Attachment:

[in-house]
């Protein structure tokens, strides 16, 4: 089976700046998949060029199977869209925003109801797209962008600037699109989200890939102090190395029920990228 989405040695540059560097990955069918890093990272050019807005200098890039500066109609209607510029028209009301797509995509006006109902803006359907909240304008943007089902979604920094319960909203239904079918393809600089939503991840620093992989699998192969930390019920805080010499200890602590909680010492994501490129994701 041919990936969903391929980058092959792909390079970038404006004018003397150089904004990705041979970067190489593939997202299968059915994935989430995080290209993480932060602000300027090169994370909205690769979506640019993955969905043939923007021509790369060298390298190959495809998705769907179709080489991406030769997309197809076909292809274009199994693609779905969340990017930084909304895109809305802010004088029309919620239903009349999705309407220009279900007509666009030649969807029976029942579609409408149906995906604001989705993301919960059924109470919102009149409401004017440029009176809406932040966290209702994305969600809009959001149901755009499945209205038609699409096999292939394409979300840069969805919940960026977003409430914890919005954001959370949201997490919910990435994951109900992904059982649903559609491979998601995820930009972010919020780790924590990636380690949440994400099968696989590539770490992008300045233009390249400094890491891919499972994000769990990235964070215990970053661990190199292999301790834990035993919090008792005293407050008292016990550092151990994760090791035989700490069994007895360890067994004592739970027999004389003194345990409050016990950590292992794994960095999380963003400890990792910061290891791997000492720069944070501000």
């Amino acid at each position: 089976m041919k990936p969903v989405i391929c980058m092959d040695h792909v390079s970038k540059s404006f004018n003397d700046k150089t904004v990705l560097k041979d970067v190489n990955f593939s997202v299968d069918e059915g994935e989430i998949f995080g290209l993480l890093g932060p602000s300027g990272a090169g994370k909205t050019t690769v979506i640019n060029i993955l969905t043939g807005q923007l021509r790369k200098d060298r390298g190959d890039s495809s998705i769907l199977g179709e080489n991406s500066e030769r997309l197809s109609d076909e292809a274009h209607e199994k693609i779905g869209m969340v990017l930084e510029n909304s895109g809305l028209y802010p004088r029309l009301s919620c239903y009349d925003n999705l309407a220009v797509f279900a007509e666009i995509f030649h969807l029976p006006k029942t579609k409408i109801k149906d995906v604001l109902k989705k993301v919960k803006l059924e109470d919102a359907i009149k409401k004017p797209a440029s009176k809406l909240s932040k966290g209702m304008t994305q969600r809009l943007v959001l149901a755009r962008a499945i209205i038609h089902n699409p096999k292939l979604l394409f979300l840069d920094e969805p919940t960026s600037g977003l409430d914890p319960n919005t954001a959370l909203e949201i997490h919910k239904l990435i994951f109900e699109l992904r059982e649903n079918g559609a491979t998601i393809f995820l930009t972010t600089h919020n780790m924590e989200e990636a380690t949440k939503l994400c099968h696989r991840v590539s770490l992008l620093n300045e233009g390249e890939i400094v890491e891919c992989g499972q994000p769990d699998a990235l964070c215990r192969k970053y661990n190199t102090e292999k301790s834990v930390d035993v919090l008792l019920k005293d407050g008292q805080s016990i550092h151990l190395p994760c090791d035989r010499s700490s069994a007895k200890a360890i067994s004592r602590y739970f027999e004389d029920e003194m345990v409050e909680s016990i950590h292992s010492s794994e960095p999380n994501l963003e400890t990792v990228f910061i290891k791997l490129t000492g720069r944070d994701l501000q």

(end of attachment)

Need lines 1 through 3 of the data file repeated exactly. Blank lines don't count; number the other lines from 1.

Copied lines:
[in-house]
């Protein structure tokens, strides 16, 4: 089976700046998949060029199977869209925003109801797209962008600037699109989200890939102090190395029920990228 989405040695540059560097990955069918890093990272050019807005200098890039500066109609209607510029028209009301797509995509006006109902803006359907909240304008943007089902979604920094319960909203239904079918393809600089939503991840620093992989699998192969930390019920805080010499200890602590909680010492994501490129994701 041919990936969903391929980058092959792909390079970038404006004018003397150089904004990705041979970067190489593939997202299968059915994935989430995080290209993480932060602000300027090169994370909205690769979506640019993955969905043939923007021509790369060298390298190959495809998705769907179709080489991406030769997309197809076909292809274009199994693609779905969340990017930084909304895109809305802010004088029309919620239903009349999705309407220009279900007509666009030649969807029976029942579609409408149906995906604001989705993301919960059924109470919102009149409401004017440029009176809406932040966290209702994305969600809009959001149901755009499945209205038609699409096999292939394409979300840069969805919940960026977003409430914890919005954001959370949201997490919910990435994951109900992904059982649903559609491979998601995820930009972010919020780790924590990636380690949440994400099968696989590539770490992008300045233009390249400094890491891919499972994000769990990235964070215990970053661990190199292999301790834990035993919090008792005293407050008292016990550092151990994760090791035989700490069994007895360890067994004592739970027999004389003194345990409050016990950590292992794994960095999380963003400890990792910061290891791997000492720069944070501000």
């Amino acid at each position: 089976m041919k990936p969903v989405i391929c980058m092959d040695h792909v390079s970038k540059s404006f004018n003397d700046k150089t904004v990705l560097k041979d970067v190489n990955f593939s997202v299968d069918e059915g994935e989430i998949f995080g290209l993480l890093g932060p602000s300027g990272a090169g994370k909205t050019t690769v979506i640019n060029i993955l969905t043939g807005q923007l021509r790369k200098d060298r390298g190959d890039s495809s998705i769907l199977g179709e080489n991406s500066e030769r997309l197809s109609d076909e292809a274009h209607e199994k693609i779905g869209m969340v990017l930084e510029n909304s895109g809305l028209y802010p004088r029309l009301s919620c239903y009349d925003n999705l309407a220009v797509f279900a007509e666009i995509f030649h969807l029976p006006k029942t579609k409408i109801k149906d995906v604001l109902k989705k993301v919960k803006l059924e109470d919102a359907i009149k409401k004017p797209a440029s009176k809406l909240s932040k966290g209702m304008t994305q969600r809009l943007v959001l149901a755009r962008a499945i209205i038609h089902n699409p096999k292939l979604l394409f979300l840069d920094e969805p919940t960026s600037g977003l409430d914890p319960n919005t954001a959370l909203e949201i997490h919910k239904l990435i994951f109900e699109l992904r059982e649903n079918g559609a491979t998601i393809f995820l930009t972010t600089h919020n780790m924590e989200e990636a380690t949440k939503l994400c099968h696989r991840v590539s770490l992008l620093n300045e233009g390249e890939i400094v890491e891919c992989g499972q994000p769990d699998a990235l964070c215990r192969k970053y661990n190199t102090e292999k301790s834990v930390d035993v919090l008792l019920k005293d407050g008292q805080s016990i550092h151990l190395p994760c090791d035989r010499s700490s069994a007895k200890a360890i067994s004592r602590y739970f027999e004389d029920e003194m345990v409050e909680s016990i950590h292992s010492s794994e960095p999380n994501l963003e400890t990792v990228f910061i290891k791997l490129t000492g720069r944070d994701l501000q």